Thirty years after Britain stopped sending its children overseas to other commonwealth countries, an investigation gets underway into the practice. It follows a legal battle by what became known as the 'child migrants'.
More than 130,000 children were 'exported', over a period of more than 100 years. The practice was only stopped in 1967. Many of those who were migrants themselves say it had a devastating effect on their lives.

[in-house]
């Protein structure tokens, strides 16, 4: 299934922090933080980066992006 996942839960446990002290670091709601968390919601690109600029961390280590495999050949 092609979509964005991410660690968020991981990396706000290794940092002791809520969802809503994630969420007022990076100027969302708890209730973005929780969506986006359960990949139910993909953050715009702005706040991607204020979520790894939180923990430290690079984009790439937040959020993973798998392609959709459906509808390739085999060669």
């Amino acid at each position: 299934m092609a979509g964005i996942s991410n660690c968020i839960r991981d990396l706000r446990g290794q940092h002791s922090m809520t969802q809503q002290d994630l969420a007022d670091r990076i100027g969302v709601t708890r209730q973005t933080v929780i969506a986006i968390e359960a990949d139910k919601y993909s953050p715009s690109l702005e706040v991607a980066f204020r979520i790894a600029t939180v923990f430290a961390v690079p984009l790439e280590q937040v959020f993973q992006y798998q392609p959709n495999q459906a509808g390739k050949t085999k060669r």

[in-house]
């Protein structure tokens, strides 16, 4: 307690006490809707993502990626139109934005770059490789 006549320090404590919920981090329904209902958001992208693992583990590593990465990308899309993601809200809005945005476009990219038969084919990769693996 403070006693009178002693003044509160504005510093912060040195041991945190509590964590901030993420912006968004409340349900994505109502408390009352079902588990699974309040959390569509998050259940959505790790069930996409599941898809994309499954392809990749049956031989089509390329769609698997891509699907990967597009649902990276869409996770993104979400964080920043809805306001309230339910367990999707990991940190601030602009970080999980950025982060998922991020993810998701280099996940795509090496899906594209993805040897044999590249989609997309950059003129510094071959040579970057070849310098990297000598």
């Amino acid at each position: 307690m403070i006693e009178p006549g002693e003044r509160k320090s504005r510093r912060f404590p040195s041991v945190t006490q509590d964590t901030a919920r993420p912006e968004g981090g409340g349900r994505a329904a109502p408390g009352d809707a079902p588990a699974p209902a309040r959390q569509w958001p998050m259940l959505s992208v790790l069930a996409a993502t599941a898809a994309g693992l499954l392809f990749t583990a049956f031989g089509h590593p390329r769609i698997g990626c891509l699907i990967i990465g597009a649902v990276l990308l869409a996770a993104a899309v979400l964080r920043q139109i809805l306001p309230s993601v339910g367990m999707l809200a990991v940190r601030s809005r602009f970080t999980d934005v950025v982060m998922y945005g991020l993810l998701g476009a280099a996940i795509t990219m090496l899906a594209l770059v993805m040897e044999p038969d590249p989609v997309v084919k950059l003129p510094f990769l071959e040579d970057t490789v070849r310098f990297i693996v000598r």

A Health Committee inquiry, which opens on Wednesday, is to hear evidence from people who, as children, were deported to Australia, Canada, New Zealand or the former Rhodesia.
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